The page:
Manufacturing in Nevada: Focus on Education, Jobs and the Future

Manufacturing in Nevada, like so many business sectors in Nevada and nationwide, has taken a licking and kept on ticking.No one with an eye on this state’s economic future should minimize the importance of manufacturing which, like so many business sectors in Nevada and nationwide, has taken a licking and kept on ticking.

“The manufacturing sector is still reeling from the recession,” says Frank Woodbeck, director of the department of Employment Training and Rehabilitation (DETR) for the State of Nevada in Carson City. “The industry added employment in 2011, 2012 and so far in 2013, but still has a long way to go before reaching the recovery mark.”

According to Woodbeck, manufacturing accounts for 90 percent of Nevada’s $2.37 billion export value. Mining, agriculture, information and other industries account for the remaining 10 percent. The industry has what is called a high jobs multiplier, meaning that a job in manufacturing creates spin-off jobs elsewhere in the economy. One reason for this is that manufacturing’s average wage is relatively high: the average weekly wage for all industries in Nevada is $844; it is $995 for manufacturing.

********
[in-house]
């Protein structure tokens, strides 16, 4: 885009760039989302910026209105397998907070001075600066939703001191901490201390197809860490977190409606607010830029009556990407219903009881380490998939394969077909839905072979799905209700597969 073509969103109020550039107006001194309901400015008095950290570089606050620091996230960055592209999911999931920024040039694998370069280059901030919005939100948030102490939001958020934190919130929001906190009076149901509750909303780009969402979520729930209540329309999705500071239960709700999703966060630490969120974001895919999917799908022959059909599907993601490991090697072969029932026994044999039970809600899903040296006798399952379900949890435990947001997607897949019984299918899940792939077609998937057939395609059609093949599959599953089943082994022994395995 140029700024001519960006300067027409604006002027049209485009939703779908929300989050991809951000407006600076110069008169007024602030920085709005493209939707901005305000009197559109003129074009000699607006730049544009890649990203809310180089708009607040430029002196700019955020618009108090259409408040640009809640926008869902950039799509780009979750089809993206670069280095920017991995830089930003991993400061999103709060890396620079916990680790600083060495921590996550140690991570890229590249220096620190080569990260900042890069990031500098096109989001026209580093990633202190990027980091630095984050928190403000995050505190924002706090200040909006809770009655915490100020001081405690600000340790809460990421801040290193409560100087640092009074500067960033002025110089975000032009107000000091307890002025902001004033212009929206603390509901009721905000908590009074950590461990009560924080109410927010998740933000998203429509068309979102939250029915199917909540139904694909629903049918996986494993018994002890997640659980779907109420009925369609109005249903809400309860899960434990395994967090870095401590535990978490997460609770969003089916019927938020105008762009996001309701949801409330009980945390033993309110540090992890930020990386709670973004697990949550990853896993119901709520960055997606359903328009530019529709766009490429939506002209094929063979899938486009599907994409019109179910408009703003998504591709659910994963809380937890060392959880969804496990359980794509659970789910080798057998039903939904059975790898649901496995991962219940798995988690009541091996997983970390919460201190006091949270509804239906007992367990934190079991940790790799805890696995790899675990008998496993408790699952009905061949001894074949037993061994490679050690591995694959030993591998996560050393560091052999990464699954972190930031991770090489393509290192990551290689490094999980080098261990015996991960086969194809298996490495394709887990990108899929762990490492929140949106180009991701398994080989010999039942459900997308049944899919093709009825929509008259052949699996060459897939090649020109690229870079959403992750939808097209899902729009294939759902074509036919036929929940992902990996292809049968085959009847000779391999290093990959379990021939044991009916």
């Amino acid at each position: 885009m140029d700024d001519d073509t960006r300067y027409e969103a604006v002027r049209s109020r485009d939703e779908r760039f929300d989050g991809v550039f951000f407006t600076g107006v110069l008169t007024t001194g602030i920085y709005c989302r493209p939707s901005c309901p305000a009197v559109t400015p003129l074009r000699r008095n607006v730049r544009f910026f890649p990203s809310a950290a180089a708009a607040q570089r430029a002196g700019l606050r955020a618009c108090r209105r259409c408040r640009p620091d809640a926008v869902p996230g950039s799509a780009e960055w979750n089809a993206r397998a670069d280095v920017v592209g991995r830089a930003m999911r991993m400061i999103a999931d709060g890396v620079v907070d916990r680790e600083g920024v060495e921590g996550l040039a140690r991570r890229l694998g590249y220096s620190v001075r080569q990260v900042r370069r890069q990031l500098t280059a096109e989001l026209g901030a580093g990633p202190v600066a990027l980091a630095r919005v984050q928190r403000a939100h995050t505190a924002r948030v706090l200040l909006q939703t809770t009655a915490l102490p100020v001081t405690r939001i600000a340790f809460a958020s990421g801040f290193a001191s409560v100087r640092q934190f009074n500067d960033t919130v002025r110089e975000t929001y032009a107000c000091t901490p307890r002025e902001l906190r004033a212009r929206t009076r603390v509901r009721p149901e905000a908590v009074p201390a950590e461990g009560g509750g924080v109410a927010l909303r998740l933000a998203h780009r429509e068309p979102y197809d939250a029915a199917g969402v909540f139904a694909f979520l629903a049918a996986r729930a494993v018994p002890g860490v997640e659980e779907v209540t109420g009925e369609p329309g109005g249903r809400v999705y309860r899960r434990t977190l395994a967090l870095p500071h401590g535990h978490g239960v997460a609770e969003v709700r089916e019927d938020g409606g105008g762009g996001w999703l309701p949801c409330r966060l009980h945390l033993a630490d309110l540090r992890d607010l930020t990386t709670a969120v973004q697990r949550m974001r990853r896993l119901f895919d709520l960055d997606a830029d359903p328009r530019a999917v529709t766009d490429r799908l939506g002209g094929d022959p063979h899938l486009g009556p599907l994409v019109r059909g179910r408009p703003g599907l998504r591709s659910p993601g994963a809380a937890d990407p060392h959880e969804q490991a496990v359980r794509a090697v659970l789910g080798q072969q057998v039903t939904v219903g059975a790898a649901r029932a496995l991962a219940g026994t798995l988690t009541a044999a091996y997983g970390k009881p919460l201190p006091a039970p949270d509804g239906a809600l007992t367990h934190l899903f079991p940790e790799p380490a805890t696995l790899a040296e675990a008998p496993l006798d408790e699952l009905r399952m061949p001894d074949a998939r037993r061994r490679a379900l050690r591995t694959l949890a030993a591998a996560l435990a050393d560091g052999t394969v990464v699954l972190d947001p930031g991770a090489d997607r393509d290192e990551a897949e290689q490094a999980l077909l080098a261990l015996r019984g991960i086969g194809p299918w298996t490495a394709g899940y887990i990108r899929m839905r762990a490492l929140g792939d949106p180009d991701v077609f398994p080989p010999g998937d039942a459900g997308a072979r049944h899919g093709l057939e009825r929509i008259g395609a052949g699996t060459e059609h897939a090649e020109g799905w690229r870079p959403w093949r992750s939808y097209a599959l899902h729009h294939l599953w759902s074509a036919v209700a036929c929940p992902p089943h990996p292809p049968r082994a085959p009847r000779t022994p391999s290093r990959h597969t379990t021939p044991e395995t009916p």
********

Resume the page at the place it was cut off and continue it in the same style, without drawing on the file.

Ray Bacon, executive director of the Nevada Manufacturer’s Association, says the state’s manufacturing sector has yet to return to full health. “We lost about 10,000 jobs in the recession and have only gained about 1,000 back. Job growth has trickled back.” He points out that manufacturing is and has been a small portion of the economy in Nevada.

“There are few sectors which truly add lasting value to people, and those are agriculture, construction, manufacturing and mining, in alphabetical order,” Bacon explains. “Those are the sectors that take raw materials and turn them into the products of our modern society. In most cases, it is the manufacturing process which takes the raw materials and turns it into the goods we spend our money on.” Every item produced in this state, he adds, “means dollars which are imported from customers outside the state or resident dollar sales which are not exported to other places. The construction sector takes many manufactured materials and turns them into housing and business or public buildings, but that is the manufactured goods sector where many of the job losses took place.”